The Blackburn Shark was a British carrier-borne torpedo bomber built by the Blackburn Aircraft company in England. It first flew on 24 August 1933 and went into service with the Fleet Air Arm, Royal Canadian Air Force, Portuguese Navy, and the British Air Observers' School, but was already obsolescent by 1937 and in the following year, replacement by the Fairey Swordfish began.
|RCAF Blackburn Shark Mk II|
|National origin||United Kingdom|
|First flight||24 August 1933|
|Primary users||Royal Navy|
Royal Air Force
Royal Canadian Air Force
Design and development
The Blackburn T.9 Shark was designed and built, initially as a private venture, to Air Ministry Specification S.15/33 for a torpedo-spotter-reconnaissance aircraft to be operated by the Fleet Air Arm. It had a crew of three, with the observer/wireless operator and gunner sharing the second cockpit (open on Mks I and II, enclosed on Mk III). Armament consisted of one fixed, forward-firing .303 in (7.7 mm) Vickers machine gun, plus a .303 in (7.7 mm) Vickers K machine gun or Lewis Gun mounted on a Scarff ring in the rear cockpit, with provision for a 1,500 lb (680 kg) torpedo or equivalent bombload carried externally. The Blackburn "B-6" prototype with a 700 hp (520 kW) Armstrong Siddeley Tiger IV was flown at Brough on 24 August 1933. The aircraft subsequently began Naval aviation tests at the Aeroplane and Armament Experimental Establishment (A&AEE), RAF Martlesham Heath on 26 November 1933.
The following year, deck landing trials on HMS Courageous proved successful with Blackburn winning an order from the Fleet Air Arm in August 1934, to contract No 334315/34 and the new Specification 13/35. I, and further contract No 510994/35 to Specification 19/36 issued in January 1937.
The prototype was subsequently fitted with twin floats and was test-flown at Brough in April 1935 with successful sea trials taking place at the Marine Aircraft Experimental Establishment Felixstowe. More contracts followed, and during the three years of production, 238 Sharks were delivered to the Fleet Air Arm, comprising 16 Mk I (Tiger IV), 126 Mk II (760 hp/567 kW Tiger VI) and 95 Mk III (760 hp/570 kW Tiger VI).
The Shark entered service with 820 Naval Air Squadron in May 1935, replacing Fairey Seals, equipping a further two squadrons (810 and 821) in 1936. Frontline service was short-lived, the type being replaced by the Fairey Swordfish in 1937.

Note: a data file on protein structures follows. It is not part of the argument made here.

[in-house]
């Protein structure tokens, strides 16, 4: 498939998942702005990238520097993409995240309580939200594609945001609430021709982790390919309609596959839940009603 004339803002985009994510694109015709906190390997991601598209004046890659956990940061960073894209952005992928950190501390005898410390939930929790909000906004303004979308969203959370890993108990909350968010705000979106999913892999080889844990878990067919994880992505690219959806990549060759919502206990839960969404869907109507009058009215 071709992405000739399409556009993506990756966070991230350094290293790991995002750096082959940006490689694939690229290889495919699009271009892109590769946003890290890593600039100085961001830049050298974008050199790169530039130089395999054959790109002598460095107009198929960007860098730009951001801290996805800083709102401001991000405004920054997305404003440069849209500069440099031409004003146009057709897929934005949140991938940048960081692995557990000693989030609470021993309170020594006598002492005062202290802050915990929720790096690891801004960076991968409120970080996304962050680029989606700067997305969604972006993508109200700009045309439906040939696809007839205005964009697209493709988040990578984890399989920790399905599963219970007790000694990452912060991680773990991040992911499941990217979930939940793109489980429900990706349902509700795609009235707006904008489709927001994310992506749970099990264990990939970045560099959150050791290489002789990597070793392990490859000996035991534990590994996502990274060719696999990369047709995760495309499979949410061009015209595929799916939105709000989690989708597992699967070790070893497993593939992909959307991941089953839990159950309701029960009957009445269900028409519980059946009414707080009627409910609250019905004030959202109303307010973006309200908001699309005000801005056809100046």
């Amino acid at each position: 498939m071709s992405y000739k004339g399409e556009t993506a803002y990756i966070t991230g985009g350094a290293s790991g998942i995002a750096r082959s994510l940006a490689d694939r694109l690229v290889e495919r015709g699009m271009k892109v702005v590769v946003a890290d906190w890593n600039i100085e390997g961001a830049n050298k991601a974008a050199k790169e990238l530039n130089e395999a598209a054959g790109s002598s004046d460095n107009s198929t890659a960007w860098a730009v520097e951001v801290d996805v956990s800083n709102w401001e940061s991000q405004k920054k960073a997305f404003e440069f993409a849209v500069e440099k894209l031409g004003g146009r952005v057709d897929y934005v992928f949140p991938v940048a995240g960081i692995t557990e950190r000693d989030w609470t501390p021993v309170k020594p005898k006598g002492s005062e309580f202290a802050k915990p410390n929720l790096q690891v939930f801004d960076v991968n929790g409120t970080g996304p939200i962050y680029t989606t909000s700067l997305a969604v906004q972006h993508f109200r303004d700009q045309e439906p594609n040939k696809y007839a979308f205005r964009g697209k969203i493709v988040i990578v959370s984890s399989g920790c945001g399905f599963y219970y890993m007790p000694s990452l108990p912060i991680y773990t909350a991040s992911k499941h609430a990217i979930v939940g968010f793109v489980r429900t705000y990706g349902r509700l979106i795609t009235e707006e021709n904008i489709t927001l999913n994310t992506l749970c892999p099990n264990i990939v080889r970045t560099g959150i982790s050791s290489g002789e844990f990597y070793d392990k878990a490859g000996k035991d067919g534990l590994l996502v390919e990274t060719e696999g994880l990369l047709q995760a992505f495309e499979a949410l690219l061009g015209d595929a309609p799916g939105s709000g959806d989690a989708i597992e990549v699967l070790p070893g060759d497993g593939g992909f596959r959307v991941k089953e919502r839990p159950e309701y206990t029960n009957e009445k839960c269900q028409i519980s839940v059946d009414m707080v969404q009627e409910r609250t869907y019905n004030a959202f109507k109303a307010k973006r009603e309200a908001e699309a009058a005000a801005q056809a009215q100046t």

At least 22 Mk IIs and IIIs (all brought up to Mk III standard) were converted in 1937/38 as target tugs and operated in this role and for training and communications until 1942. Sharks based in RAF Seletar as target tugs were used for patrol missions and bombing raids against Japanese invaders over Malaya in January 1942.
The RCAF purchased seven Blackburn Shark II (760 hp/570 kW Tiger VI) in 1936 for service with No 6 (TB) Squadron, later operating as No 6 (BR) Sqn on shipping patrols off the Canadian west coast. Two Blackburn Shark IIIs (800 hp/600 kW Pegasus III) were supplied to RCAF by Blackburn in 1939 as forerunners of 17 similar aircraft built by Boeing Aircraft of Canada at Vancouver, with 840 hp (630 kW) Pegasus IX and used by Nos 6 and 4 (BR) Squadrons. RCAF Blackburn Sharks, some of which operated as floatplanes, were withdrawn from service in August 1944 and five were then transferred to the RN Air Observers' School in Trinidad.
- B-3 : Torpedo-bomber prototype.
- B-6 : Shark prototype.
- Shark Mk I : Two- or three-seat torpedo bomber, reconnaissance aircraft for the Royal Navy. Powered by a 700 hp (500 kW) Armstrong Siddeley Tiger IV radial piston engine.
- Shark Mk II : Two- or three-seat torpedo bomber, reconnaissance aircraft for the Royal Navy and RCAF. Powered by a 760 hp (570 kW) Armstrong Siddeley Tiger VI radial piston engine.
- Shark Mk IIA : Two- or three-seat torpedo bomber, reconnaissance floatplanes for the Portuguese Navy. Powered by a 760 hp (570 kW) Armstrong Siddeley Tiger VIC radial piston engine. Six built.
- Shark Mk III : Two- or three-seat torpedo bomber, reconnaissance aircraft for the Royal Navy. Fitted with a glazed canopy and dual controls for crew training. Powered by an 800 hp (600 kW) Bristol Pegasus III radial piston engine.
- Portuguese Navy - Six aircraft
Specifications (Shark Mk II)
- Crew: three
- Length: 35 ft 3 in (10.75 m)
- Wingspan: 46 ft (14.02 m)
- Height: 12 ft 1 in (3.68 m)
- Wing area: 489 sq ft (45 m2)
- Empty weight: 4,039 lb (1,836 kg)
- Loaded weight: 8,111 lb (3,687 kg)
- Powerplant: 1 × Armstrong Siddeley Tiger VI 14 cylinder radial, 760 hp (567 kW)
- Maximum speed: 130 kn (150 mph, 242 km/h)
- Cruise speed: 103 kn (118 mph, 190 km/h)
- Range: 543 nmi (625 mi, 1,006 km)
- Service ceiling: 15,600 ft (4,760 m)
- Rate of climb: 895 ft/min (4.55 m/s)
- Wing loading: 16.6 lb/(sq ft) (81.9 kg/m2)
- Power/mass: 0.0937 hp/lb (154 W/kg)
- Climb to 6,500 ft (2,000 m): 7 min 6 sec
- Endurance 4.9 hours
|Wikimedia Commons has media related to Blackburn Shark.|
- Taylor 1969, p. 322.
- Mason 1994, p.243.
- Shores Cull and Izawa 1992, pp. 276, 337–338, 340.
- Mason 1994, p.242.
- Mason, Francis K. The British Bomber since 1914. London: Putnam Aeronautical Books, 1994. ISBN 0-85177-861-5.
- Shores, Christopher, Brian Cull and Yasuho Izawa. Bloody Shambles:Volume One:The Drift to War to the Fall of Singapore. London:Grub Street, 1992. ISBN 0-948817-50-X.
- Taylor, John W.R. "Blackburn Shark." Combat Aircraft of the World from 1909 to the present. New York: G.P. Putnam's Sons, 1969. ISBN 0-425-03633-2.
- Thetford, Owen. British Naval Aircraft Since 1912, . London: Putnam, Fourth Edition, 1978. ISBN 0-370-30021-1.
- Vincent, Carl. The Blackburn Shark (Canada's Wings Vol. 1). Stittsville, Ontario: Canada's Wings, 1974.